Joe Burns
Contributing Editor

In 1945, consumers, farmers, and union members in Seattle were unhappy about the rising cost of health care. After hearing about the work of Michael Shadid, MD, who had founded the first cooperatively owned and managed hospital in Elk City, Okla., the consumers, farmers, and union members invited Shadid to talk about reforming the health care system in the Pacific Northwest.

Given what Shadid accomplished in Oklahoma and in Seattle, he was one of the nation’s preeminent contrarians — someone who offers unconventional wisdom, someone who identifies the weaknesses in current systems that others overlook or are unwilling to address.

Perhaps the words of Robert F. Kennedy describe the contrarian most eloquently: “There are those that look at things the way they are, and ask why. I dream of things that never were, and ask why not.”

Shadid certainly fits Kennedy’s description. “Dr. Shadid’s crusade was to overthrow the traditional fee-for-service practice of medicine dominated by solo practitioners, expensive specialists, and private hospitals and clinics,” according to a history of Group Health Cooperative. “He advocated affordable, prepaid healthcare through the cooperative ownership of hospitals staffed by physicians — practicing as a group — who promoted the new idea of preventive medicine. Group Health Cooperative began providing health care after merging in 1946 with the Seattle-based Medical Security Clinic, a physician-owned group practice whose idealistic doctors also believed in preventive care. After years of struggle and despite virulent opposition by the medical establishment, Group Health became one of the nation’s largest consumer-directed health-care organizations.”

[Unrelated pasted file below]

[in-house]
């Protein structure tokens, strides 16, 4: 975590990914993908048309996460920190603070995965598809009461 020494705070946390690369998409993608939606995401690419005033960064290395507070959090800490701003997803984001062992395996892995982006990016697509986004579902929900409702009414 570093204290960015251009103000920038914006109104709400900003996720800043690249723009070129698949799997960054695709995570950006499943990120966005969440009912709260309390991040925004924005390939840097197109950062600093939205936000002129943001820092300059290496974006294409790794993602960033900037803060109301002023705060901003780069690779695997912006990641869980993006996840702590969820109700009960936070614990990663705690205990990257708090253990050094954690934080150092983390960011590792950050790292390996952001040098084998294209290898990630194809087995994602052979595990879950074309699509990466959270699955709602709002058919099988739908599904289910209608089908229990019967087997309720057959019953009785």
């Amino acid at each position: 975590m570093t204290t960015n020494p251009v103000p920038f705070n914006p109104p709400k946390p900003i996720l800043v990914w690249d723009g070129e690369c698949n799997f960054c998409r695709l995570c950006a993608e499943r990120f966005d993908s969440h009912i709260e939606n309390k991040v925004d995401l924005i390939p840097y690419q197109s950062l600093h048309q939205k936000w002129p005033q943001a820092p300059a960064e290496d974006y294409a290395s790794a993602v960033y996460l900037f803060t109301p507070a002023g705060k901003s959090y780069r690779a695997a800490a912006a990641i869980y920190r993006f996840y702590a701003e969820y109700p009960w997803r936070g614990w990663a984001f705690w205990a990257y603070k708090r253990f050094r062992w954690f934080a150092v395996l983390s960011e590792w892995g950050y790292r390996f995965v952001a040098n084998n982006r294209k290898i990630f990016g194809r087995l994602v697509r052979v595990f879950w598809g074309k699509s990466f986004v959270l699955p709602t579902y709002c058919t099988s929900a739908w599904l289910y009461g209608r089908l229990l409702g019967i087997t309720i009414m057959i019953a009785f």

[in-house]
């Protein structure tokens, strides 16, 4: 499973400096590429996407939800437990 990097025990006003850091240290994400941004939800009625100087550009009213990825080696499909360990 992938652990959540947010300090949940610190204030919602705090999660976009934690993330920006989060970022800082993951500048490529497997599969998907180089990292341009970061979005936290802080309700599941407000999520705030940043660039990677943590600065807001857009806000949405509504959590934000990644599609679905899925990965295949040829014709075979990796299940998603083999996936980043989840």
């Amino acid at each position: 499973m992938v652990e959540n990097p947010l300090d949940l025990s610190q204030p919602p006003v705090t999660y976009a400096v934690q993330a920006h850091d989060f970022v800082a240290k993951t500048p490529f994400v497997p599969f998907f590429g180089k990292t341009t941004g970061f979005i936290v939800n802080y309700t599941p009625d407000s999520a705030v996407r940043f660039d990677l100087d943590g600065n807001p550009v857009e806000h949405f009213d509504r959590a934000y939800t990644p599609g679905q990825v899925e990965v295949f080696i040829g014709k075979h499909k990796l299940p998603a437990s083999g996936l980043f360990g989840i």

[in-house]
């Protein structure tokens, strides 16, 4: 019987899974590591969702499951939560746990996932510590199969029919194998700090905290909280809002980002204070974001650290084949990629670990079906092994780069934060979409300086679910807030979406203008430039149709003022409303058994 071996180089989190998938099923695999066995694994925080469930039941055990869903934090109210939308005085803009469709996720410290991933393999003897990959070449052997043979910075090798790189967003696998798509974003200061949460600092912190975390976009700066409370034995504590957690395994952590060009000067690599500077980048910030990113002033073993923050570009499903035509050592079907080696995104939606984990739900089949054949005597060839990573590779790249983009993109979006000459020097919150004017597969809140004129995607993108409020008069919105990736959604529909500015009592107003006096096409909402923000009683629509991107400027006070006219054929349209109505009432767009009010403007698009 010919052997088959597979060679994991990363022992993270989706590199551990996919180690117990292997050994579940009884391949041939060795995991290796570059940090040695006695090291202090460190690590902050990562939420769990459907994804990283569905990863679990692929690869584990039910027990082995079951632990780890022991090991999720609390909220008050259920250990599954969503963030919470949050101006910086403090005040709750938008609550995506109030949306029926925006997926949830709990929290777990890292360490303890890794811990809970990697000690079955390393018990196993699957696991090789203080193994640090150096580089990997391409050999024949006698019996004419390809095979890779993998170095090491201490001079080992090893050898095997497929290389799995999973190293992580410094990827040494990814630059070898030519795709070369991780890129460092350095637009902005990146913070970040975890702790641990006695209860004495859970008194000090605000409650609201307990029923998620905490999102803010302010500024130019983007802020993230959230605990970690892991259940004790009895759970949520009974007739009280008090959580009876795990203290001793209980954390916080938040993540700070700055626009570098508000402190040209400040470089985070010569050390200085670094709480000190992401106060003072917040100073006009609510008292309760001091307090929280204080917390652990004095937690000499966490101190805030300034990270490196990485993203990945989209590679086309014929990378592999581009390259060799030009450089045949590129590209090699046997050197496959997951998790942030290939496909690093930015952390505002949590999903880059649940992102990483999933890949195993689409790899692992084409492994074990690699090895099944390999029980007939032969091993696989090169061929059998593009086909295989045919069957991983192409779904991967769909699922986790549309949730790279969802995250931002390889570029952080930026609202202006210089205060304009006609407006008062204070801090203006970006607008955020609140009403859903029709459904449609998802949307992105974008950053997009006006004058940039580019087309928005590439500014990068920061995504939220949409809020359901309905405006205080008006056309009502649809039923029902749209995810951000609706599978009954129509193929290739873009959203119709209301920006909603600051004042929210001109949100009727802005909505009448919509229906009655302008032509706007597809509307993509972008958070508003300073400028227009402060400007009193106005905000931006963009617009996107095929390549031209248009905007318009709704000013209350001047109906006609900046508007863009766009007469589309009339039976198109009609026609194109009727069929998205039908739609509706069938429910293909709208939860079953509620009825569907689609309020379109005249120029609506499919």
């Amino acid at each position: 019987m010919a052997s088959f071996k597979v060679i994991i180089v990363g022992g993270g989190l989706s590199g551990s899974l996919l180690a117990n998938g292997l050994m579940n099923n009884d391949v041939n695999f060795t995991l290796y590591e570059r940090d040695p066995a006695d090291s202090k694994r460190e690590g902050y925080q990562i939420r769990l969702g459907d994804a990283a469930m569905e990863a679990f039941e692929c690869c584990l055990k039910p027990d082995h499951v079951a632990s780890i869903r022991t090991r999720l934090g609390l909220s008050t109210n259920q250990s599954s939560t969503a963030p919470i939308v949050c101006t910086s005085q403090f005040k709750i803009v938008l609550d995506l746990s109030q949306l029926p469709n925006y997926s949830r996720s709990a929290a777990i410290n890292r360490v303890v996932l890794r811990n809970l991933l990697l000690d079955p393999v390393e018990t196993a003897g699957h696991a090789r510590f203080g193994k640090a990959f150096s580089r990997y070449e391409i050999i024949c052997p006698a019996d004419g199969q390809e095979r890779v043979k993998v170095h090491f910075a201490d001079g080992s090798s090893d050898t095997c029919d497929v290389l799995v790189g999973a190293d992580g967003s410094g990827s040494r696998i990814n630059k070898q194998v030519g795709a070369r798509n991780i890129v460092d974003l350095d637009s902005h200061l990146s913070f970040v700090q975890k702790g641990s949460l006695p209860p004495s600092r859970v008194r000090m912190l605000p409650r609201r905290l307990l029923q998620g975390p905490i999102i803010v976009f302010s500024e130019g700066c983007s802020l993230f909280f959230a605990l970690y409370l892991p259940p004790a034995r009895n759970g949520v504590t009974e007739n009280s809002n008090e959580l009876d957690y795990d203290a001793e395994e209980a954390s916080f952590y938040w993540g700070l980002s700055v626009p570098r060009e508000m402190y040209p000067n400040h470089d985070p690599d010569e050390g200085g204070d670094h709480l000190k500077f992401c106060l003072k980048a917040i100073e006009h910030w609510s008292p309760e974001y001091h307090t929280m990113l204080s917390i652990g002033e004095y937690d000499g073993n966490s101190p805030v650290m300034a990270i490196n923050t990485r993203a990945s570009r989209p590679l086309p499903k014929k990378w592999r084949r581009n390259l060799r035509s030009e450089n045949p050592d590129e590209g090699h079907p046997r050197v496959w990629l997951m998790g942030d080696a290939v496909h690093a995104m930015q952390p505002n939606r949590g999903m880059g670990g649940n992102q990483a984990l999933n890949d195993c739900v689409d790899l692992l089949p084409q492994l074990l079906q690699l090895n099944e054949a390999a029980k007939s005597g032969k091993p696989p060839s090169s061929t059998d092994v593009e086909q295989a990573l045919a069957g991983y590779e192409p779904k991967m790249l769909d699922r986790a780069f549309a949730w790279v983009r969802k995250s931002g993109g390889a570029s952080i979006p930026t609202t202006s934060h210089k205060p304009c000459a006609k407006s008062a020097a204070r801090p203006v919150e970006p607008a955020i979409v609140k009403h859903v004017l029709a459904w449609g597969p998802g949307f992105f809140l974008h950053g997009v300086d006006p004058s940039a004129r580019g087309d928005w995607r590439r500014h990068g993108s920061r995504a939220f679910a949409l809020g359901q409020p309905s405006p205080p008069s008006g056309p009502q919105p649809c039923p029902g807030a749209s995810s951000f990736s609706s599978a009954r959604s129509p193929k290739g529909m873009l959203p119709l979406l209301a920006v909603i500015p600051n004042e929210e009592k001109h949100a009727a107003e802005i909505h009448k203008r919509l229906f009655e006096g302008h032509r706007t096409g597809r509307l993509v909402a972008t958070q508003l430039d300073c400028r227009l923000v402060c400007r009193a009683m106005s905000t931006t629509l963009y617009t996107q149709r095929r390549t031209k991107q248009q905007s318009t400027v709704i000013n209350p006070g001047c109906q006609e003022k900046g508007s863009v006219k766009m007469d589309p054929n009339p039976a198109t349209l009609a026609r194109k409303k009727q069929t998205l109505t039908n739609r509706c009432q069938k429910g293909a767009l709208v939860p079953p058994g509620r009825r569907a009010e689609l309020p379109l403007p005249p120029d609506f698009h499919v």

Even before going to Seattle, Shadid saw the need to reform the practice of medicine. In October 1929 he organized Community Hospital in Elk City, Okla., a cooperative effort of farmers.

Despite opposition from the Beckham County Medical Society, the Oklahoma Medical Association, and the American Medical Association, Shadid persuaded farmers from 10 counties in Oklahoma that if each one chipped in, as they had done earlier to build a cooperative cotton gin, they would have good medical care for themselves and their families. Shadid sold shares at $50 each to fund the hospital and each shareholder received medical care at a discounted rate.

The hospital he founded in Elk City is now Great Plains Regional Medical Center.

Truly, the history of medicine in the United States is filled with contrarians who identified its failings and offered new, unproven ideas. Contrarians today are doing similar work, as we report on these pages. Perhaps some of them will have a lasting effect on the health care system.

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